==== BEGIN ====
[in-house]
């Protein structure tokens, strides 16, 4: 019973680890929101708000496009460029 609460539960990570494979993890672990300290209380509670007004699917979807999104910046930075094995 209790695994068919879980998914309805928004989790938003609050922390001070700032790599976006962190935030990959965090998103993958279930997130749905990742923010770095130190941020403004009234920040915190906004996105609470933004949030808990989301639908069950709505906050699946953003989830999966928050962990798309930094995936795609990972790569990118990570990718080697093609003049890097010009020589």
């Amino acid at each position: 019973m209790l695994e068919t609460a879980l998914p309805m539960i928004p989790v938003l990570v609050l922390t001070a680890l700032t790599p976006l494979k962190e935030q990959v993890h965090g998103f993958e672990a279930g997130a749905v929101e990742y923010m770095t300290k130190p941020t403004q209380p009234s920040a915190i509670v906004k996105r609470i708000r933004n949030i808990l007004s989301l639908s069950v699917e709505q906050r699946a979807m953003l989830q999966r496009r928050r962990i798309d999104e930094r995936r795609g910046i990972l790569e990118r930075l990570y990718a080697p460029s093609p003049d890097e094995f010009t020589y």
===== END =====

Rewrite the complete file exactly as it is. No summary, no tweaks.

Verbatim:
[in-house]
């Protein structure tokens, strides 16, 4: 019973680890929101708000496009460029 609460539960990570494979993890672990300290209380509670007004699917979807999104910046930075094995 209790695994068919879980998914309805928004989790938003609050922390001070700032790599976006962190935030990959965090998103993958279930997130749905990742923010770095130190941020403004009234920040915190906004996105609470933004949030808990989301639908069950709505906050699946953003989830999966928050962990798309930094995936795609990972790569990118990570990718080697093609003049890097010009020589």
């Amino acid at each position: 019973m209790l695994e068919t609460a879980l998914p309805m539960i928004p989790v938003l990570v609050l922390t001070a680890l700032t790599p976006l494979k962190e935030q990959v993890h965090g998103f993958e672990a279930g997130a749905v929101e990742y923010m770095t300290k130190p941020t403004q209380p009234s920040a915190i509670v906004k996105r609470i708000r933004n949030i808990l007004s989301l639908s069950v699917e709505q906050r699946a979807m953003l989830q999966r496009r928050r962990i798309d999104e930094r995936r795609g910046i990972l790569e990118r930075l990570y990718a080697p460029s093609p003049d890097e094995f010009t020589y």